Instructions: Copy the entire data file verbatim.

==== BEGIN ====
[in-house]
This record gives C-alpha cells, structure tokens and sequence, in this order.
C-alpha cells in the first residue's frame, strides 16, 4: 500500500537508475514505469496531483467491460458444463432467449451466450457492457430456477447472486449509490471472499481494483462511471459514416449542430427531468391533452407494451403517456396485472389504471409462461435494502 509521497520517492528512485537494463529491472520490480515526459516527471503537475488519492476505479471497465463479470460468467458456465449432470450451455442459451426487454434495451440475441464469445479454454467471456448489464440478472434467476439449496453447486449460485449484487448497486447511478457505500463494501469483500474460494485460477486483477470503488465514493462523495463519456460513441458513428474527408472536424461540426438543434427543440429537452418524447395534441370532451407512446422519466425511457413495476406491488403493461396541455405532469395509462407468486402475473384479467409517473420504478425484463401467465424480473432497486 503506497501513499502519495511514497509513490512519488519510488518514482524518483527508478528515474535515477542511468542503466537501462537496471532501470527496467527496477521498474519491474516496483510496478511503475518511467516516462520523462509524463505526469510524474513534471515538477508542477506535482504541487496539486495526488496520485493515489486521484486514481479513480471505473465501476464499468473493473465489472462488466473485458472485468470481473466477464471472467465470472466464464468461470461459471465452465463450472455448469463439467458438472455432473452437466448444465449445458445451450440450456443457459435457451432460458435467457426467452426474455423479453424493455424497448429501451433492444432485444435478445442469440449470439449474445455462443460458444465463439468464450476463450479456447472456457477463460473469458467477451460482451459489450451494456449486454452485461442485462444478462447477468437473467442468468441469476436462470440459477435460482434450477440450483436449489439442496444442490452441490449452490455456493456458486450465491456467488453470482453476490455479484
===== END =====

[in-house]
This record gives C-alpha cells, structure tokens and sequence, in this order.
C-alpha cells in the first residue's frame, strides 16, 4: 500500500537508475514505469496531483467491460458444463432467449451466450457492457430456477447472486449509490471472499481494483462511471459514416449542430427531468391533452407494451403517456396485472389504471409462461435494502 509521497520517492528512485537494463529491472520490480515526459516527471503537475488519492476505479471497465463479470460468467458456465449432470450451455442459451426487454434495451440475441464469445479454454467471456448489464440478472434467476439449496453447486449460485449484487448497486447511478457505500463494501469483500474460494485460477486483477470503488465514493462523495463519456460513441458513428474527408472536424461540426438543434427543440429537452418524447395534441370532451407512446422519466425511457413495476406491488403493461396541455405532469395509462407468486402475473384479467409517473420504478425484463401467465424480473432497486 503506497501513499502519495511514497509513490512519488519510488518514482524518483527508478528515474535515477542511468542503466537501462537496471532501470527496467527496477521498474519491474516496483510496478511503475518511467516516462520523462509524463505526469510524474513534471515538477508542477506535482504541487496539486495526488496520485493515489486521484486514481479513480471505473465501476464499468473493473465489472462488466473485458472485468470481473466477464471472467465470472466464464468461470461459471465452465463450472455448469463439467458438472455432473452437466448444465449445458445451450440450456443457459435457451432460458435467457426467452426474455423479453424493455424497448429501451433492444432485444435478445442469440449470439449474445455462443460458444465463439468464450476463450479456447472456457477463460473469458467477451460482451459489450451494456449486454452485461442485462444478462447477468437473467442468468441469476436462470440459477435460482434450477440450483436449489439442496444442490452441490449452490455456493456458486450465491456467488453470482453476490455479484